The Pulse: Citizens League Issues Scan

"The Pulse", the Citizens League issue scan looks at topics of interest to members of the Citizens League (

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Tuesday, August 05, 2003

Friday, May 09, 2003
Energy and the Environment. Minnesota ranks high for per capita energy-efficiency program spending. According to the American Council for an Energy-Efficient Economy, Minneosra ranks 11th out of the fifty states for per capity energy-efficiency program spending. The spending is at a level of more than $10 per person. Our neighbors of Wisconsin and Iowa are ranked 7th and 13th respectively. North Dakota ranked 19, while it's southern neighbor ranked 38th. (348)

Thursday, May 08, 2003
Demographics. State's median age to peak in 2040. The state's demographic office recently announced that the state's median age is expected to peak in the year 2040 at 40.9 years. The population will increase to more than 7 million by 2060. By 2060, the Minnesota population of people 65 and older is expected to almost triple the current level. The full demographic report, "Long-term Illustrative Population Projections for Minnesota" is available at (347)

Thursday, May 01, 2003
Technology. Minnesota "state food" banned in one state, probably in more. That's right, Minnesota's own "spam" (although not the delicious pork product, but rather the unsolicited e-mail) is illegal in Virginia and set to be come illegal in Arizon. Commercial or bulk e-mail, the new tool for businesses to attract customers is better at frustrating citizens whose inboxes get filled with the unwanted e-mails. Now, Arizon is set to make the disrtibution of "spam" a misdemeanor while it is a felony in Virginia. The Arizon bill carries some heafty penalties if the spammer is caught: fines of $10 per message or $25,000 (whichever is less) for individuals or $10 per message or or $25,000 for internet providers (whichever is greater). (346)

Tuesday, April 29, 2003
Public Service Delivery. Rent vouchers may be a thing of the past President Bush is proposing a new plan to provide housing assistance to the poor by replacing the rent voucher system with a new system of blok grants which will be operated by the states. Under the plan, the states will get a lump payment to use for housing vochers, but the states will have greater administrative authority over the programs. This will permit the possible combination of housign and welfare policies. Administration officials state it will be easier for the department to administer the funds to the states rather than deal with the 2,500 housing agencies across the nation. (346)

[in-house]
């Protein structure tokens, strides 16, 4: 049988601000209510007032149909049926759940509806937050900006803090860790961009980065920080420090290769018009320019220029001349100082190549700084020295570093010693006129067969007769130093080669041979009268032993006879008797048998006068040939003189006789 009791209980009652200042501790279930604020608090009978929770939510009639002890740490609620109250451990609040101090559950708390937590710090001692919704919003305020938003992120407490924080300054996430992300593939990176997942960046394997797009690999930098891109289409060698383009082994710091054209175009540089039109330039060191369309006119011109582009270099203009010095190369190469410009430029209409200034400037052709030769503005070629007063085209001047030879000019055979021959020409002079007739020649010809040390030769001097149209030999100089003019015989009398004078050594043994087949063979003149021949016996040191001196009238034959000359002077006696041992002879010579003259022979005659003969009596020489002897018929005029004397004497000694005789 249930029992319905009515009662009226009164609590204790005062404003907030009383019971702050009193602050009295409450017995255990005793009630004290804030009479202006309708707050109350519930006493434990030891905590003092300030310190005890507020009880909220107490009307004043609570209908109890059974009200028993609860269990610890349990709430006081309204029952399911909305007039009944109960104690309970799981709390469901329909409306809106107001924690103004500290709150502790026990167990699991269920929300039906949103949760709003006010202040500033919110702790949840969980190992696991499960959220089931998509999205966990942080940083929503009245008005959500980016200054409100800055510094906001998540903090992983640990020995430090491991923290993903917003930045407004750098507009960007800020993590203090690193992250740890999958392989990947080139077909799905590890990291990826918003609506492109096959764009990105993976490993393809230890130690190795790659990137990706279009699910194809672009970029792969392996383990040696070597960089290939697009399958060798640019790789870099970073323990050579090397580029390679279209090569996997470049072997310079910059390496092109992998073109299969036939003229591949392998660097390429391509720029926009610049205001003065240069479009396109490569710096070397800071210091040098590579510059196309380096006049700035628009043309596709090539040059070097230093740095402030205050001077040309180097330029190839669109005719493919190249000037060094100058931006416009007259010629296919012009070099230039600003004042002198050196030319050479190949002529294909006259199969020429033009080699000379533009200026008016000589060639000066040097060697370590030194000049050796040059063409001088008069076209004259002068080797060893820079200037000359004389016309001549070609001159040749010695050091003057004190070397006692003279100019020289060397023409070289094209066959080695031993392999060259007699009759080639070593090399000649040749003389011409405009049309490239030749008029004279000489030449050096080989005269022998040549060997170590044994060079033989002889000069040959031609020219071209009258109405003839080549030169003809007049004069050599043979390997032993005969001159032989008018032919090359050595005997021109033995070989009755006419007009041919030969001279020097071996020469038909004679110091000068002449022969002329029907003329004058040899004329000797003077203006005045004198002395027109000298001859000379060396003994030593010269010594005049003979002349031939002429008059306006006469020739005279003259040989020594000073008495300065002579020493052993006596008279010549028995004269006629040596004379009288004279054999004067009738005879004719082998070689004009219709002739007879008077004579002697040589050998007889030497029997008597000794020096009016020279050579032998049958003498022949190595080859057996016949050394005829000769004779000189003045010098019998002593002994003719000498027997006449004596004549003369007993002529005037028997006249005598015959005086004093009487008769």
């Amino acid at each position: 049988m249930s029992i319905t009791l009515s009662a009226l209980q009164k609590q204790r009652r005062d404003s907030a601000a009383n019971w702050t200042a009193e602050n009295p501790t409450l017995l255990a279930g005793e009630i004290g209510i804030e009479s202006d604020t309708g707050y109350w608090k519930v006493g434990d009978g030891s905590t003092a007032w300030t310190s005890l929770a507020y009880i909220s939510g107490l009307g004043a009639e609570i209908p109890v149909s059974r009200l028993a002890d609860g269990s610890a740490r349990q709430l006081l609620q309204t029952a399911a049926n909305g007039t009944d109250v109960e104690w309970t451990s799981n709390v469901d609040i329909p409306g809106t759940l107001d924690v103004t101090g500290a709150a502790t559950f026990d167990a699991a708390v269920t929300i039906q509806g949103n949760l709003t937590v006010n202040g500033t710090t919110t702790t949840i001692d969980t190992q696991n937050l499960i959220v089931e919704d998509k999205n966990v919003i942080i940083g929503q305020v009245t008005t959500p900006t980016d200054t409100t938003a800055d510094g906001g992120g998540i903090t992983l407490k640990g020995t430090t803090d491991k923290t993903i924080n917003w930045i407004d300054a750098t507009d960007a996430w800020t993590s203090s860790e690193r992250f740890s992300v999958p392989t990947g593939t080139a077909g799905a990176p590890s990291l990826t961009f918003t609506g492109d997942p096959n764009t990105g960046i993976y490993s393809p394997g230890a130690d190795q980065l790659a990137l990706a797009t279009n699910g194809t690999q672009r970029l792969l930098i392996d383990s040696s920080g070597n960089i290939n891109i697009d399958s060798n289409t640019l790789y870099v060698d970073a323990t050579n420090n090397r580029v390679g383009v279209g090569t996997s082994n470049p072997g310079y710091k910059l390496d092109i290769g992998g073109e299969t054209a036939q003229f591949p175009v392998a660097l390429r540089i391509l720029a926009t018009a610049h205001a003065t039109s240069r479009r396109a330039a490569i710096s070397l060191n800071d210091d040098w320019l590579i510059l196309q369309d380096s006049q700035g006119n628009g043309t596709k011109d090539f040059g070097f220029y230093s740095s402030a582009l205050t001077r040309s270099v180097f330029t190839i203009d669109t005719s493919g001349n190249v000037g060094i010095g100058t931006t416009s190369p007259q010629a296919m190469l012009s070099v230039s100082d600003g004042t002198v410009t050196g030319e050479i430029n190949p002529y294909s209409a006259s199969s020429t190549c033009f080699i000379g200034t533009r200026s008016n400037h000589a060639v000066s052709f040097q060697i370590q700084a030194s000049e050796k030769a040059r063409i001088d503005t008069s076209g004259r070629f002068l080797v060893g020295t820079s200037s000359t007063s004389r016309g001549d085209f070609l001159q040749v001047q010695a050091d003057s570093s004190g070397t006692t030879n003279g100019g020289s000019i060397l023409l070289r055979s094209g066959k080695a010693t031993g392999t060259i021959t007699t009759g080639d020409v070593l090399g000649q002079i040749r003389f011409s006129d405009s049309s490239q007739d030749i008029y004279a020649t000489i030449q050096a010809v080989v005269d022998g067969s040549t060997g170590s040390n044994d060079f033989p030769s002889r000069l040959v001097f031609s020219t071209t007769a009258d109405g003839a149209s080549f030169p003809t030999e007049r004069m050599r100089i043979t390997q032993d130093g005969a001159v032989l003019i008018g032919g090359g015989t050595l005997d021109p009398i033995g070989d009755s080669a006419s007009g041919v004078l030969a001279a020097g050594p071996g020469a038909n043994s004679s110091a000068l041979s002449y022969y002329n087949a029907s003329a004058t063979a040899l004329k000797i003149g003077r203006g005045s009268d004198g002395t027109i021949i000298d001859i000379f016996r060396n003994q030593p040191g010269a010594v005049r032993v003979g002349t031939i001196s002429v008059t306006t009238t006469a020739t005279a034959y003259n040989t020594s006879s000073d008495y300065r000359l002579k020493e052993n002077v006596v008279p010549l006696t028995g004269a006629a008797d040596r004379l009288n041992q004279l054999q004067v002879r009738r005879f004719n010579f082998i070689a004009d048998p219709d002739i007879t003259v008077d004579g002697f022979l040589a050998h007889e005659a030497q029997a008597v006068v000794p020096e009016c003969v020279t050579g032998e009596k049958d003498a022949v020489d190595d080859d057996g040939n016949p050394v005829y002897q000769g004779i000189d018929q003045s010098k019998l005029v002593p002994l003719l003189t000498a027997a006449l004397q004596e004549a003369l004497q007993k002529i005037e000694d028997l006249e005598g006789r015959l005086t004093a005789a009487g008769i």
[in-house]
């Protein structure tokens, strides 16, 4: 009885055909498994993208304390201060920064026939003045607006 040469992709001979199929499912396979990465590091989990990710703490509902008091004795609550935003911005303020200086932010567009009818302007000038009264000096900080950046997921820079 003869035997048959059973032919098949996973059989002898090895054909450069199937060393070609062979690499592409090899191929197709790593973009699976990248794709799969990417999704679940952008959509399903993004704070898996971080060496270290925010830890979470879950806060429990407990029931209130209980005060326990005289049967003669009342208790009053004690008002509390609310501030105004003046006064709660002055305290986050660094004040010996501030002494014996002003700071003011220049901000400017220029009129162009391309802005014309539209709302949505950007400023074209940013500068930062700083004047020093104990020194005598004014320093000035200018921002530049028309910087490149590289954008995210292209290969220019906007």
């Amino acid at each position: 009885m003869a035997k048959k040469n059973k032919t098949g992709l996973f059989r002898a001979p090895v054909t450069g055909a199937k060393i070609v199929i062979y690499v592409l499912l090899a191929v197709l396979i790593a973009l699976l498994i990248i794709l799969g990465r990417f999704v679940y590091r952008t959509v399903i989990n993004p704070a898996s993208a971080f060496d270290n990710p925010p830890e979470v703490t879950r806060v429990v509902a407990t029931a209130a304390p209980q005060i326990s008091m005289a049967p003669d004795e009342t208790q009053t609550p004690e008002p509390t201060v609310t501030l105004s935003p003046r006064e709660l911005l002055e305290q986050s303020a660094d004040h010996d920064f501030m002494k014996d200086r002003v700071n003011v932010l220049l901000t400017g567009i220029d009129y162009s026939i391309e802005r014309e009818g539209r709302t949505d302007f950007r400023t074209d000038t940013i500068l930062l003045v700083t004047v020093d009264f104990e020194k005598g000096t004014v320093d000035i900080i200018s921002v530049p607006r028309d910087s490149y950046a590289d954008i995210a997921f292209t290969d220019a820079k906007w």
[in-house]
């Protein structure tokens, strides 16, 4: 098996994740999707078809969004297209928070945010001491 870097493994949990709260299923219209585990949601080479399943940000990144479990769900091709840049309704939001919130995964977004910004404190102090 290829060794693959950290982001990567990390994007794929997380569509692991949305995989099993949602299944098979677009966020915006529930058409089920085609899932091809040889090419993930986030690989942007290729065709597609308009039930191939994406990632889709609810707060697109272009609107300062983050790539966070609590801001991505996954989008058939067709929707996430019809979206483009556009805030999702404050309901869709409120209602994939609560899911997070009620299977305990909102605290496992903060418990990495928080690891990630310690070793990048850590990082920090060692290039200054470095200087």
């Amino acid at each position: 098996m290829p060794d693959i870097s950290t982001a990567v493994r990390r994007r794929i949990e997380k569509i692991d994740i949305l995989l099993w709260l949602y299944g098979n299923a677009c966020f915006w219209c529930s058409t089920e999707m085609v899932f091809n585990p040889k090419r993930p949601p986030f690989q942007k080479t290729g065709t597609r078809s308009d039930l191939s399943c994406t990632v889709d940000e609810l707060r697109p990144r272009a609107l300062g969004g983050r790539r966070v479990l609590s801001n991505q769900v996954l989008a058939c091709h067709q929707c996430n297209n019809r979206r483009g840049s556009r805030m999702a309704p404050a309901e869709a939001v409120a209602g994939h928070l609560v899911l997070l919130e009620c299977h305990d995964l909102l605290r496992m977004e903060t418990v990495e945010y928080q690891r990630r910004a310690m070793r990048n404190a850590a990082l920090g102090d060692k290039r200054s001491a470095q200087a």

Monday, April 28, 2003
The Economy. States get $437 million from Wallstreet settlement. In a recent settlement from conbflict-of-interest charge against Wallstreet analysts is expected to net the states $437 million; most of the settlement will go to the states and will help with the budget shortfalls. The funds will be divided up among the states based on population, so California will be the big winner with a settlement of about $42 million. The smallest states will receive the least. Although this will come nowhere near solving Minnesota's shortfall, it will be a part of the solution. For more information, go to (345)

Friday, April 25, 2003
Transportation. U.S. Highways deadliest in 12 years. A recent report issued by the National Highway Traffic Safety Administration recently announced that the 2002 accident deathtoll across the nation was the highest in 12 years. An estimated 42,850 people were killed in auto accidents last year, an increase of 734 from 2001. More than half of the increase is attributed to rollover crashes involving SUVs and pickup trucks. Traffic accidents are the leading cause of death for individuals ages 1 to 65. Two problem swere leading casues of the fatalities: 59 percent of deaths are attributed to lack of seatbelt use, while 42 percent were alcohol related.

Motorcycle deaths are also on the climb with 3,276 in 2002, a 3 percent increase. The number of motorcycle deaths for those age 50 and older rose 24 percent. Many critics attribute the increase in motorcycle deaths to the increase in riders not using helmets as a result of many states abolishing mandatory helmet laws. Sue Ferguson of the Insurance Institute for Highway Safety says, "Helmet use drops by 50 percent when the laws go." (344)